FedEx's forecasts are closely watched for signals of future economic health. Its results provide insight into the global economy because of the number of products it ships and the number of countries in which it does business. Rival UPS also said last month it expected the global economy to get worse before it gets better.
"I'm surprised they weren't more pessimistic," said Donald Broughton, an Avondale Partners L.L.C. analyst in Nashville, Tenn. "Great companies and weak economies get together and the weak economy, in the short term, wins."
Economic growth around the globe has slowed over the last several months. U.S. factory activity fell every month of FedEx's fiscal first quarter, while rising gas prices and high unemployment kept consumers from spending freely.
A steep decline in Asian exports due to weakness in Europe is causing most of FedEx's pain. But consumers and businesses around the globe are choosing to move goods by ground or ocean instead of by air to save money.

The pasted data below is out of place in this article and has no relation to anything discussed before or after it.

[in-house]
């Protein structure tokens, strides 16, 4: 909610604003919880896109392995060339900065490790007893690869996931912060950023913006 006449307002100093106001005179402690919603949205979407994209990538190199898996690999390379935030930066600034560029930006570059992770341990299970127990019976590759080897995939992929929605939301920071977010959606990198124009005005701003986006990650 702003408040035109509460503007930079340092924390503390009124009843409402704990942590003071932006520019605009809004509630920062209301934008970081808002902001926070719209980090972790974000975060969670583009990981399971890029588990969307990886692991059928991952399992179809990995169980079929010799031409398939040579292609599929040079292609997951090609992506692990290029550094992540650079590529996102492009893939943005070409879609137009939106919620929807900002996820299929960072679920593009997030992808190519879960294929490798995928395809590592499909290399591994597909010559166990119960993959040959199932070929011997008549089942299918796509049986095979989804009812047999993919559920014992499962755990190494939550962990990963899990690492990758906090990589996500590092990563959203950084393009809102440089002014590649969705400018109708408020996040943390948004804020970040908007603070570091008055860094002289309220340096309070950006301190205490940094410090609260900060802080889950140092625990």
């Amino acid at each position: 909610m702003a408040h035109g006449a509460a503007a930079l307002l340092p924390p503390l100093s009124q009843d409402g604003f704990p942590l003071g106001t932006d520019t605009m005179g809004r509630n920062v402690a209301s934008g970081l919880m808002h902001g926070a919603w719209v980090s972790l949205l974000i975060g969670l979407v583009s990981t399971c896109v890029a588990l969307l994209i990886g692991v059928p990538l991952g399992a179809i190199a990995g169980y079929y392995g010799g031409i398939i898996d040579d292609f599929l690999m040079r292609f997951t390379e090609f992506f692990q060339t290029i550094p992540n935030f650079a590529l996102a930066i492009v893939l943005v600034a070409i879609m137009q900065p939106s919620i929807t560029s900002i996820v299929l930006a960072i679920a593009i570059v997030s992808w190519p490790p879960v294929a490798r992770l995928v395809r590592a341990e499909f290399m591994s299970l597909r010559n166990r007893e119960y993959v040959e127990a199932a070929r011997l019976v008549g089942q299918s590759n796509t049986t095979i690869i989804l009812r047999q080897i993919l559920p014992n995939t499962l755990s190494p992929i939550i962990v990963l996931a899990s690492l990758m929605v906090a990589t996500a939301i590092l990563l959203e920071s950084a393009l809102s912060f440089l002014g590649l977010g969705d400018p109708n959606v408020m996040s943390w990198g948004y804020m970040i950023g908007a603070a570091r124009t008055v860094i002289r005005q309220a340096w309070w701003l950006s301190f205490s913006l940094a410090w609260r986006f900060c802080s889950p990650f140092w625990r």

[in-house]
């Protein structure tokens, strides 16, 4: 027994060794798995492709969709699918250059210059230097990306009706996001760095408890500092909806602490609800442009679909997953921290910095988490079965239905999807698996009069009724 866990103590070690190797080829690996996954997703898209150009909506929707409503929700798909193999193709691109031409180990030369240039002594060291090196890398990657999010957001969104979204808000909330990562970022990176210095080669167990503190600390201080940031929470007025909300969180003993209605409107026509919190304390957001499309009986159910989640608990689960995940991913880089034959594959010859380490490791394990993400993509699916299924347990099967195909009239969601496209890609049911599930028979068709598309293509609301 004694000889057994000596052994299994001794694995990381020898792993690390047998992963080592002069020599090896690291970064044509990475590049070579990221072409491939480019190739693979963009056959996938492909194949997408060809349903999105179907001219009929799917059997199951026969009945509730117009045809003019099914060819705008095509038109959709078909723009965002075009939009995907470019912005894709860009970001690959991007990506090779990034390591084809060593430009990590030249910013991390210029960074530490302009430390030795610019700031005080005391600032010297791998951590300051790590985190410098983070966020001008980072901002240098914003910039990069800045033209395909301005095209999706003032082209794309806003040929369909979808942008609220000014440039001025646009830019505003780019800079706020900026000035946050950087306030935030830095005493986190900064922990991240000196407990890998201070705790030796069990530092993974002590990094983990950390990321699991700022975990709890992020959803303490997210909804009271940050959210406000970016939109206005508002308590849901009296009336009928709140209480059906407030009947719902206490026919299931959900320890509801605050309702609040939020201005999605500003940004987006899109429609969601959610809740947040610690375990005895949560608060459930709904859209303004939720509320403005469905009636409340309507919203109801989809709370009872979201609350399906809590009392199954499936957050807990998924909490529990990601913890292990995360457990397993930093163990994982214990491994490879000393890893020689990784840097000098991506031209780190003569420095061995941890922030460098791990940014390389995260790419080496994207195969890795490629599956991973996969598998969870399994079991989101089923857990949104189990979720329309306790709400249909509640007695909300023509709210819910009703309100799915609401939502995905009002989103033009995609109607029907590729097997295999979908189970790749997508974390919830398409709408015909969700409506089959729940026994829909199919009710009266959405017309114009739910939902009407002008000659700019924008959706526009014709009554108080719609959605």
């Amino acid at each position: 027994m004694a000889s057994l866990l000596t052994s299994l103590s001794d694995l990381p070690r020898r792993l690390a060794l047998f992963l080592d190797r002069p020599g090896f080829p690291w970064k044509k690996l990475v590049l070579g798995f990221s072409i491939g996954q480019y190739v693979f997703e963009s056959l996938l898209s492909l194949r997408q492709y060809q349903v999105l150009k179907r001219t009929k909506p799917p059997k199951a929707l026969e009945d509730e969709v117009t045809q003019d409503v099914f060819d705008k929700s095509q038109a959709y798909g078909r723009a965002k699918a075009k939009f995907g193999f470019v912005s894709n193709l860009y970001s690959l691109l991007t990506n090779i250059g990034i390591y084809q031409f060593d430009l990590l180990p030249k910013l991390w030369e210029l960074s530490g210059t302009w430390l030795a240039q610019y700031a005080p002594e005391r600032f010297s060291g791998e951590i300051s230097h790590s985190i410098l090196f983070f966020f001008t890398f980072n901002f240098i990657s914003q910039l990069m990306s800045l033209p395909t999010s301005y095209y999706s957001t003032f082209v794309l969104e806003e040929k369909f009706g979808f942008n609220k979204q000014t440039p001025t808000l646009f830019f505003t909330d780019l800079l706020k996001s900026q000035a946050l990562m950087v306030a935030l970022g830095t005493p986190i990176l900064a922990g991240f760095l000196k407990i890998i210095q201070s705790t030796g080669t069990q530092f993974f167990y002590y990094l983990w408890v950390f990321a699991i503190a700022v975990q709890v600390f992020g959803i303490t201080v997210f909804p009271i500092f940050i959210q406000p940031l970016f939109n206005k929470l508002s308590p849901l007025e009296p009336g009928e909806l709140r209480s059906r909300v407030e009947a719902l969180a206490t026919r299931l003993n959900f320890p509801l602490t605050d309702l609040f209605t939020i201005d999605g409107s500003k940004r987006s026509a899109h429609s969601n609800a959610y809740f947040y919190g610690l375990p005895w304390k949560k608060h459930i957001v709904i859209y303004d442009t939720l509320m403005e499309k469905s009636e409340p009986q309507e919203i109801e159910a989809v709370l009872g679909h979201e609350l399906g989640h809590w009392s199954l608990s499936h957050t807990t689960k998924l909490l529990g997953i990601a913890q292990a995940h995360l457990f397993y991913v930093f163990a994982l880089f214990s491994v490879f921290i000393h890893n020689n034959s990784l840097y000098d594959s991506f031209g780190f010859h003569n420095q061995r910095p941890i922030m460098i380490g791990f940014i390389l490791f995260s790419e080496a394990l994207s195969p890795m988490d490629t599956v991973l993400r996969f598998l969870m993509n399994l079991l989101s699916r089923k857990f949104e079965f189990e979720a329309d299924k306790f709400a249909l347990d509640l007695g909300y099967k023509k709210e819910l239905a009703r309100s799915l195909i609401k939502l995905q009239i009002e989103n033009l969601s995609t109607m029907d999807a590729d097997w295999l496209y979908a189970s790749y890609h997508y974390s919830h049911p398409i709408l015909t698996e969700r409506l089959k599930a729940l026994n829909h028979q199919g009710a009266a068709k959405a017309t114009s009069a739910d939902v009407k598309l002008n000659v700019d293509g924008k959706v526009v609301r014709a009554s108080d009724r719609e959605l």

Fear of a further economic slowdown is driving some of that behavior, but FedEx says steadily increasing fuel prices are also playing a big role.
"The world economy has absorbed an incredible increase in the price of fuel," CEO Fred Smith said on a conference call. "And that has had very big implications on the way people think about supply chains on their decisions to move by ocean or whether they move things by air."
FedEx hasn't been able to cut costs fast enough to match the decline in demand. It's reducing flights, taking planes out of service, and last month it offered buyouts to Express unit employees.
The Memphis, Tenn., company cut its forecast for the full to year to between $6.20 and $6.60 per share, from $6.90 to $7.40 previously.
FedEx shares fell 3 percent, or $2.73, to close at $86.55.
This article contains information from Bloomberg News.